Vancouver Diary: David Hallam Rolled into Vancouver, Canada & Found it a Paradise for Skaters…
Written by David Hallam, As printed in Britain’s INLINE SKATERMAG
(April/May 1999 Issue  31 ISSN ‘in line’ 1360-6956, e-mail:This email address is being protected from spambots. You need JavaScript enabled to view it.)
Read about David’s trip (from the U.K.) to inline skate British Columbia, Canada & his Vancouver inline skate lessons (with one of the world’s top inline skate instructors Lorne Milne)
Wednesday 9th September 10:30pm:
     I arrive in Vancouver to help out at an International conference for lawyers (somebody has to).   I’ve got my skates in my bag & a heap of information downloaded from the Internet about skating in Vancouver.
Monday 14th September 7:00 pm:
     My first chance to get out of the conference center & get some exercise.  End up cycling round Stanley Park with a group of girls from work.  Am completely blown away by the scenery – views of the harbour all around, mountains in the distance, sea planes droning overhead, the sun setting over ships out at sea.  All unforgettable.
     Lots of skaters in the park.  The cycleway even has little paintings of skaters on it.  I resolve to get my skates out at the first opportunity.
Tuesday 15th September 2:00pm:
     The first opportunity comes sooner than expected in the form of an afternoon off.  Carry my skates down a lethal descent outside the hotel & take the coastal path to Stanley Park. The scenery is still mind-boggling.  Stretches of the skate path are lovely & smooth – it feels more like flying than skating.
     I go past Lion’s Gate Bridge than turn around & start coming back – which is when I discover something very interesting.  That’s  the wrong way: says a passing skater.  I’m bemused – what can that mean?  Another skate mumbles    “Wrong way” to me.  I notice the skater symbols have little arrows attached to them.   Eventually a nice lady in a white lycra bodysuit explains it more clearly.  “F***! You’re going to the wrong way! Jesus!”
     Get this, there’s a one-way system for bikes & skaters around Stanley Park.  If you go the wrong way people shout at you.  Don’t get me wrong – I’m all for safety rules, but the Canadians seem to have a knack of taking things one step further than anyone else would.  (There’s also a 15 km/hr speed limit in parts of the park & skaters have booked for breaking it – but don’t get me talking about Canadian regulations).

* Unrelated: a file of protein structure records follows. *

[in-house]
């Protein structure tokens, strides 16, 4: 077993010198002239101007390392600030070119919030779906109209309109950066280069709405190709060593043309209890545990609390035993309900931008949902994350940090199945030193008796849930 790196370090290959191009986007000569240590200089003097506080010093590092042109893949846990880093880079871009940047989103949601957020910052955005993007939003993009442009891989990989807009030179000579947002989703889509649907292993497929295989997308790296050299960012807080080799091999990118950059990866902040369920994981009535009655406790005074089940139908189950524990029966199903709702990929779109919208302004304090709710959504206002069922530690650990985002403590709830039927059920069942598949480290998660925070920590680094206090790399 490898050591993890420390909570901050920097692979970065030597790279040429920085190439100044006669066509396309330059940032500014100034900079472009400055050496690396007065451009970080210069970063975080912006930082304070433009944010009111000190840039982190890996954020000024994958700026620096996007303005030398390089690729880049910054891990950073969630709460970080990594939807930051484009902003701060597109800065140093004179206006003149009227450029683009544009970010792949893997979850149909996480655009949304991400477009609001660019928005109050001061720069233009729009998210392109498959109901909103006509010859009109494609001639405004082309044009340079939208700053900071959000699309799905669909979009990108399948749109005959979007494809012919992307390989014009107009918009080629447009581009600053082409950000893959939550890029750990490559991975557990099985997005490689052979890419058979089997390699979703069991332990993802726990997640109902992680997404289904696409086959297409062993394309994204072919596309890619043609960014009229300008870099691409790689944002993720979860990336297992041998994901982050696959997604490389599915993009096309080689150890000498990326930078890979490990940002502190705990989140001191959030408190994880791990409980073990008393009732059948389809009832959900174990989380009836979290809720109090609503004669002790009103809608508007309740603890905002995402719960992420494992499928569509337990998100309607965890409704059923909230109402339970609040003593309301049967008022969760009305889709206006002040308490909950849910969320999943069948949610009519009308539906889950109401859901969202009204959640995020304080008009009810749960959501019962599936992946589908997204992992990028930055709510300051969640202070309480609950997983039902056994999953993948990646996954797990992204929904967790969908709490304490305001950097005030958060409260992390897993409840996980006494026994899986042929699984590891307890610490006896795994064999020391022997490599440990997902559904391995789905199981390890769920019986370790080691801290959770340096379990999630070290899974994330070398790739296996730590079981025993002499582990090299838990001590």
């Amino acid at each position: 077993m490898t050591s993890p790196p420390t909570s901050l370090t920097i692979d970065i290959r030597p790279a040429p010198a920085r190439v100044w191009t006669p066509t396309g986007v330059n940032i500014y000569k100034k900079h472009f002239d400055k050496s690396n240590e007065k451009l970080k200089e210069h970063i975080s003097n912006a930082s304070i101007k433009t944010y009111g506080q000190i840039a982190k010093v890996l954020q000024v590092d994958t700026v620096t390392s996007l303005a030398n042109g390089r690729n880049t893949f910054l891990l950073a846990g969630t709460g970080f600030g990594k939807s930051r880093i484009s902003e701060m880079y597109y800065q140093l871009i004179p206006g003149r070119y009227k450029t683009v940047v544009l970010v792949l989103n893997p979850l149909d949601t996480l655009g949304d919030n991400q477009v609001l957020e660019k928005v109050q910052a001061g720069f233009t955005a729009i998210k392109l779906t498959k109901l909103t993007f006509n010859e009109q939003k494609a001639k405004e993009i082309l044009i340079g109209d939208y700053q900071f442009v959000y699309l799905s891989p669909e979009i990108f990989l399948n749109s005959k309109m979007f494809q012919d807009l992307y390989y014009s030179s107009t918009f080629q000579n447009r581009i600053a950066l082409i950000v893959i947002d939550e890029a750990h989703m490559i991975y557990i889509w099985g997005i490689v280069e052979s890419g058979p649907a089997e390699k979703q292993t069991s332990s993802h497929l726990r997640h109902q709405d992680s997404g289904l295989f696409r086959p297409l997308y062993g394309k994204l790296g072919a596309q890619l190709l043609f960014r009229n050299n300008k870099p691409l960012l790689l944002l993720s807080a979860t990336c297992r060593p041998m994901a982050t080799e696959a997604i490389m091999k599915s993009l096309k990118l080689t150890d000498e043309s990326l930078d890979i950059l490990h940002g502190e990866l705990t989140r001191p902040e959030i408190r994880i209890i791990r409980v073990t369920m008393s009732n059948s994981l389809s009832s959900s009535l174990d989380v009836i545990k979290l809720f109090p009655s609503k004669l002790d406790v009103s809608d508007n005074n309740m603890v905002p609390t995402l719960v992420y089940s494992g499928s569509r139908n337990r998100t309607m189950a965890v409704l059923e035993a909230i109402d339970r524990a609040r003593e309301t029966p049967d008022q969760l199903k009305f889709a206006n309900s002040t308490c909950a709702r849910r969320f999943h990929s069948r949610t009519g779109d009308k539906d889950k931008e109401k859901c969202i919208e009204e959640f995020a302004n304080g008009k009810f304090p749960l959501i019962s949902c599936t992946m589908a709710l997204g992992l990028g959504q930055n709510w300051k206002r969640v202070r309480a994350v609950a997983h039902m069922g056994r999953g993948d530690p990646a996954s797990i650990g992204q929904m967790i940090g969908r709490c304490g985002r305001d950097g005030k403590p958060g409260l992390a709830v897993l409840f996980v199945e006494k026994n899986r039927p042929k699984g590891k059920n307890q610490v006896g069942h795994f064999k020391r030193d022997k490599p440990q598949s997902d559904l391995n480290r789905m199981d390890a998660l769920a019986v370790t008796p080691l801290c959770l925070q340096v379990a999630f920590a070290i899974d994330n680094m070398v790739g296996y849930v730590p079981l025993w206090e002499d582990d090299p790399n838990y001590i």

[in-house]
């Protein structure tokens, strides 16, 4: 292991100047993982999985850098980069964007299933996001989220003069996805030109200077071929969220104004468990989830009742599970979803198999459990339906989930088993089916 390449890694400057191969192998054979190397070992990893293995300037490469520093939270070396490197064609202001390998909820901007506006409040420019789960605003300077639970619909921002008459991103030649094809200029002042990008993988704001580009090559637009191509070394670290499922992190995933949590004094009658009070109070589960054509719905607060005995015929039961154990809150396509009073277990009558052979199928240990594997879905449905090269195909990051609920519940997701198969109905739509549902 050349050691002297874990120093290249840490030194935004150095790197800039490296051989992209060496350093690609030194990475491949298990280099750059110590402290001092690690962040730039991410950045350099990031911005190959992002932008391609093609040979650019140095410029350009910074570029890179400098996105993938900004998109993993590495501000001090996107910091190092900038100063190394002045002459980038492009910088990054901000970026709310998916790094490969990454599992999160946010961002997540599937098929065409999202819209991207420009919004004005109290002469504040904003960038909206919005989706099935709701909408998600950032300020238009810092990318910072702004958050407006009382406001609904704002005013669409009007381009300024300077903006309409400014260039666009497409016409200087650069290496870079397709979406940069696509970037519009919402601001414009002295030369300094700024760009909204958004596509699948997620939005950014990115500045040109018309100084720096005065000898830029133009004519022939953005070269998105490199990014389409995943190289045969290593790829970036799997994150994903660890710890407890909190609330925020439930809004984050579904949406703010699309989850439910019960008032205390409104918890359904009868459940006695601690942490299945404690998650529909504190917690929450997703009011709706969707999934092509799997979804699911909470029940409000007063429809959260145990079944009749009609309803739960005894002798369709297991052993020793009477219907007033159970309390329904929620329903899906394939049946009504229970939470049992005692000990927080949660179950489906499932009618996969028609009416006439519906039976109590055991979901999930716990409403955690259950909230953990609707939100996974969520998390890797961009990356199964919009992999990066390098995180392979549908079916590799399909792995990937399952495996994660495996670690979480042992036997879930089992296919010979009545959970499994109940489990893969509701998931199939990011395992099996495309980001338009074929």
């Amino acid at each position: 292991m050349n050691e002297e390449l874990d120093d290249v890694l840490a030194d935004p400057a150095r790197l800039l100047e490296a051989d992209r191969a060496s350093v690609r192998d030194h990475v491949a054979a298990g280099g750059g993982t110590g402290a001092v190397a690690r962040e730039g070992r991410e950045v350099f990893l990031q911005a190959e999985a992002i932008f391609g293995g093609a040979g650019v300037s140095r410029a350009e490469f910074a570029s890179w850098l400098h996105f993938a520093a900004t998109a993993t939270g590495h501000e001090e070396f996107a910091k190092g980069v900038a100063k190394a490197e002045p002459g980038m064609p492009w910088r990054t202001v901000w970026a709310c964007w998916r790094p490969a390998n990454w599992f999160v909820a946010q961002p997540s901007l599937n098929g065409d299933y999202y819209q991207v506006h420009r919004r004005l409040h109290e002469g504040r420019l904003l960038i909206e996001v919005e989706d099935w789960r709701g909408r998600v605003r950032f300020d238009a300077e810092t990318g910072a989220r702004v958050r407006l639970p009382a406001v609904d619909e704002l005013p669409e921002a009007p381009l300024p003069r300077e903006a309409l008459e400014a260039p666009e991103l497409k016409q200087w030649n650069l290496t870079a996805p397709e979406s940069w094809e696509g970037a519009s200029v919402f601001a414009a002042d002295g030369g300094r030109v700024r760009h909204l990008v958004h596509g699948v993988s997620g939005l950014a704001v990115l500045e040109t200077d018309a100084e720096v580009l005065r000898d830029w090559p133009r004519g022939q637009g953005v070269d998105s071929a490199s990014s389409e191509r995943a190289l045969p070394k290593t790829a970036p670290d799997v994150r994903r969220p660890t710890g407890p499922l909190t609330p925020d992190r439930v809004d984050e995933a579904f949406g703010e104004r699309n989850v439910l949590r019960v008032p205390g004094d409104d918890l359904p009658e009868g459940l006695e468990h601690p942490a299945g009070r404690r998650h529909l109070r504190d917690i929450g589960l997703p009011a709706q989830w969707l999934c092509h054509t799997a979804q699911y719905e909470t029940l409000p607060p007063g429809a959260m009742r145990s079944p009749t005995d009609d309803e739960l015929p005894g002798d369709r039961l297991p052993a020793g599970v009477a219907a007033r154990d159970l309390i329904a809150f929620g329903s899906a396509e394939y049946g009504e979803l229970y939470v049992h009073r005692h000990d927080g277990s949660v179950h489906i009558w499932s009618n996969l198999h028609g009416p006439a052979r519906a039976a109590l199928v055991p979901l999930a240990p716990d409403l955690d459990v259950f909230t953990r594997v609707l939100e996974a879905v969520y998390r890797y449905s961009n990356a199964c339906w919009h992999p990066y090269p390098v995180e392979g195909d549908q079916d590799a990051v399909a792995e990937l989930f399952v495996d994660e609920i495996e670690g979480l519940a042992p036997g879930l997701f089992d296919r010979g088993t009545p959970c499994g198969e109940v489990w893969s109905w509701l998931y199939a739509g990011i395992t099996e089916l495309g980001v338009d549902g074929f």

Wednesday 16th September:
     Wet weather kicks in & kills off skating activity.
Thursday 17th September 7:00pm: 
     I take a taxi over Sunset Beach to check out the skating action there.  I find a roller hockey rink & a lovely stretch of skate path but hardly any skaters – it’s still too wet for them.
Saturday 19th September 11:00am:
     Conference is over for another year & I’ve got some free time to devote to skating.  First move is a trawl round Vancouver sports shops.  Accessories are really cheap – I buy myself some new wheels for about a quarter of the price I’d pay in England.  There’s also a big range of skates available – much bigger than I’ve seen in any shop back home.  Assorted cheap skates on offer, but when I get down to model-for-model comparisons, the price differences aren’t really big enough to justify lugging another set of skates home.
7:30 pm:
     Round Stanley Park with another group of girls from work (hey, it’s a tough job but somebody has to do it).  This time the girls are on bikes & I’m on my skates.  We set a comfortable pace & I have no difficulty keeping u with them – more importantly, I don’t fall over & make a complete prat of myself either.
     We meet lots of skaters going the ‘wrong way’.  I fell (a) annoyed that nobody obeys these perfectly sensible safety rules: (b) filled with a certain smug satisfaction that at least I’m going the right way.  Darkness falls as we finish our circuit of the Park – I end up skating blind along a path I can barely see.  Good job it’s so smooth.
Sunday 20th September 10:11 am:
     I meet up with Sue who’s keen to try skating in Vancouver.  She syas she’s an old hand but a look of uncertainty crosses her face as she fumbes with her boot straps. 
    “Are you sure you’ve one this before?’’”I ask.
     We start off at a gentle pace.  Sue’s a bit wobbly at first but much better than I was to start with.  I take it really easy & let get ahead of me – forgetting, until too late, about the steep descent waiting around one particular corner.  Sue disappears from view with a cry of “ Help!” that starts quietly & gets a lot louder as she picks up speed.  I catch up with her near the bottom.  With the help of iron nerve & duff bearings on their rental skates, she has managed to stay upright.  I’m mightily impressed.  Sue is just glad to be alive.
     We get our pictures taken next to the statue of Lord Stanley then head back via a bridge ramp that takes my breath away.  I’m just congratulating myself on getting down in one piece when I’m overtaken by a guy on blades pushing a baby jobber.  Skater, jogger & baby passenger much be touching 30 mph.  The baby is sitting bolt upright, wide eyes fixed on the road ahead.  I wonder if the mother knows?